Premier Doug Ford’s Progressive Conservative government has introduced its 2019 budget, aimed at eliminating Ontario’s deficit (which the Tories say is currently at $11.7 billion) by 2023-2024.
Saultites, along with the rest of the province’s residents, are concerned mainly with healthcare and education, the two biggest areas of concern to taxpayers within the government’s $163 billion budget.
A common topic of conversation has been government delisting of health care items such as sedation used in colonoscopy procedures.
“That is politicizing by the opposition and factually inaccurate,” said Sault MPP Ross Romano, speaking to SooToday in a telephone interview from Toronto after the budget was unveiled Thursday.
Romano said there is a working group in place, working with Ontario doctors, to remove “potentially medically unsafe procedures out of the system. That work is ongoing and no final decisions have been reached,” the Sault MPP suggesting the opposition NDP is fear mongering.
“I’m not an expert in healthcare, so I’m not going to pretend to know everything they’re looking at. At this time there’s nothing final (from the working group),” Romano said when asked to define an example of a “potentially medically unsafe procedure.”
On a clearer note, Romano commented on the budget’s $90 million program to provide free dental care for low income seniors (seniors with an annual income of less than $19,300, or senior couples with a combined annual income of less than $32,300), an item of interest for Sault Ste. Marie’s aging population.
“That was a measure we promised,” Romano said.
“There are far too many low income seniors who cannot get dental care, and now that care will be provided to them with this budget,” Romano said, adding the province is putting $384 million into hospital budgets, along with an additional $267 million into community and home care programs.
The province, however, ended prescription drug coverage for children and young people covered by a private insurance plan as of April 1.
On the topic of child care, Romano said the budget will give many people in various income brackets a break.
“Families earning less than $150,000 a year can get up to 75 per cent of their child care costs back, and they can use it however they wish to use it. We’re not forcing them to go to a specific daycare that’s open 9 to 5...if they want to hire a nanny or a babysitter for whatever hours (they can).”
In regard to education, school board administrators, teachers, teachers unions and students themselves have expressed, in recent days, fears over talk of nearly 3,500 teaching positions being cut across the province.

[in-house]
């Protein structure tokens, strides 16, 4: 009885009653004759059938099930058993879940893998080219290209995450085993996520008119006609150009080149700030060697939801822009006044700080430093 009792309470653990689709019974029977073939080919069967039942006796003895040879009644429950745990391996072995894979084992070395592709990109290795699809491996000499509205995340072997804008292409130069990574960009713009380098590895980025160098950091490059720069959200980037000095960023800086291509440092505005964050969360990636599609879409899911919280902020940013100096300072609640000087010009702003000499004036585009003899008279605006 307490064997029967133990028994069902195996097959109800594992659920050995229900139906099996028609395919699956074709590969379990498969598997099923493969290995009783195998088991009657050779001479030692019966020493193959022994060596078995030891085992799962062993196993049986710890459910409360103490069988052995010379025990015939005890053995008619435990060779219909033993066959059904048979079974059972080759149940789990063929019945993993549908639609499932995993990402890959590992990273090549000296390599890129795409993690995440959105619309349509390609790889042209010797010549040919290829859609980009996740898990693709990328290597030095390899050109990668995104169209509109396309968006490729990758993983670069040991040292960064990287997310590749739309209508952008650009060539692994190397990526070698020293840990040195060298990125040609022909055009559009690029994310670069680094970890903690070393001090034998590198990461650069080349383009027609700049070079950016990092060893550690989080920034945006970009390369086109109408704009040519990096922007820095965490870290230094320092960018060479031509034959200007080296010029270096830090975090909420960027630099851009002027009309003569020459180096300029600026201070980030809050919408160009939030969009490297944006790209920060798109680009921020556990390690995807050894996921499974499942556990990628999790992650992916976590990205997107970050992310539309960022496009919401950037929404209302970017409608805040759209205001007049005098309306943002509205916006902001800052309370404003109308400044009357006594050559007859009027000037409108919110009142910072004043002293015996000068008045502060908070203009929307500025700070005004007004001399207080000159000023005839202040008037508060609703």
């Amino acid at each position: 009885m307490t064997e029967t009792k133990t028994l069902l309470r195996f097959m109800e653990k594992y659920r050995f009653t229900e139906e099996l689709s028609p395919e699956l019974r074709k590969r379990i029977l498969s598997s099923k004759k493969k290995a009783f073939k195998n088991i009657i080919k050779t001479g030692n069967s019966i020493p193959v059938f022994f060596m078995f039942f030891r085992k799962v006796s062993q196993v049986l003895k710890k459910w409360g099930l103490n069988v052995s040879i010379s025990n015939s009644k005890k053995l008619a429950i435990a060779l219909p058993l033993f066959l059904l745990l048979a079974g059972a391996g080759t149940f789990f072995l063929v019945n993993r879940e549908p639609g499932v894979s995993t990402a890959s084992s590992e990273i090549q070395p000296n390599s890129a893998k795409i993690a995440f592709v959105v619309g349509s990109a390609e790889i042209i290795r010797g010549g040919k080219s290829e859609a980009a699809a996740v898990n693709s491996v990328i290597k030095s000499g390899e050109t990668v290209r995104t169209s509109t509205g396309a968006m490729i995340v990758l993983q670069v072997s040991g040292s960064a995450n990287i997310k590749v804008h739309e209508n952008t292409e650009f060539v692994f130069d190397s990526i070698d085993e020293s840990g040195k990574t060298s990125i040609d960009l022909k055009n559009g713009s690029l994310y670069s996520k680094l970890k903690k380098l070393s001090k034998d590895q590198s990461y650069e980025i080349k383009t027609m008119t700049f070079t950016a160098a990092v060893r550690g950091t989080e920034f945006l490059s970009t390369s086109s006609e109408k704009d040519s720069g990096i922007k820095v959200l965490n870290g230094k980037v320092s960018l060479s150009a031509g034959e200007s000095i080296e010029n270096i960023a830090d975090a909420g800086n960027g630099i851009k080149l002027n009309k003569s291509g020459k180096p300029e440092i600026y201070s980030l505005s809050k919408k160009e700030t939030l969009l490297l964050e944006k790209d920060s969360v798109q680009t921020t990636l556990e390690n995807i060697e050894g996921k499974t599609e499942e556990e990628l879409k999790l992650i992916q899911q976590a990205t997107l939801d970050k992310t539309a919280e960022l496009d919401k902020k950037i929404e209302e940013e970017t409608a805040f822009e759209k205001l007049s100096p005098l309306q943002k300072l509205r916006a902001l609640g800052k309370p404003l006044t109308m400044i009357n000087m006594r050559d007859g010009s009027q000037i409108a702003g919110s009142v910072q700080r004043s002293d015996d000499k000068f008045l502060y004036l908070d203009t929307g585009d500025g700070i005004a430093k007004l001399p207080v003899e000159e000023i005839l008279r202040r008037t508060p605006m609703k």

“No one is getting laid off,” Romano said, stating teachers unions and opposition parties are using those figures to fear monger after the government announced its plans to increase class sizes, primarily at the high school level.
“There are 3,700 teachers every single year who either retire or are no longer employed for whatever reason,” Romano said.
“The sad reality is, today in Ontario, half our Grade 6 students are failing math. We are increasing the budget in education with an investment of $1.4 billion additional dollars to improve education infrastructure.”
“The conditions of schools are going to be improved. We’re developing a parents bill of rights to allow parents to play a more active role in their children’s education, supporting Indigenous student success by investing in a revised First Nations/Metis/Inuit curriculum…(and) we’re going to put a particular emphasis on math, science, the skilled trades, coding and financial literacy,” Romano said.
The government is also introducing measures to loosen up regulations concerning booze, planning to introduce legislation that would allow municipalities to set their own rules for alcohol consumption in public places. The measures, if passed, would also move up the hour at which alcohol can be served at licensed establishments to 9 a.m.
“This is about expanding choice...and we believe the people of Ontario are capable of making responsible decisions,” Romano said.
“If a municipality does not feel their citizens are capable of that, they don’t have to move forward with it. City councils will be able to make that determination, but we want to provide that option.”
Romano also confirmed the province will be moving ahead with a new slogan for Ontario licence plates (‘A Place To Grow’) and a new trillium logo.
Romano said the PC government, upon forming a government in 2018, inherited a $15 billion deficit from the previous Liberal government, stating the new government has already reduced that figure to $11.7 billion, aiming to be at $10.3 billion by the end of this year’s budget period.
“We did not want, in any way, to compromise our healthcare and education systems. We want to make sure our kids and our grandkids have quality healthcare and education, publicly funded, for generations to come.”
“We were on a path to bankruptcy and we are now on a pathway to balance by protecting healthcare, education and the creation of jobs,” Romano said.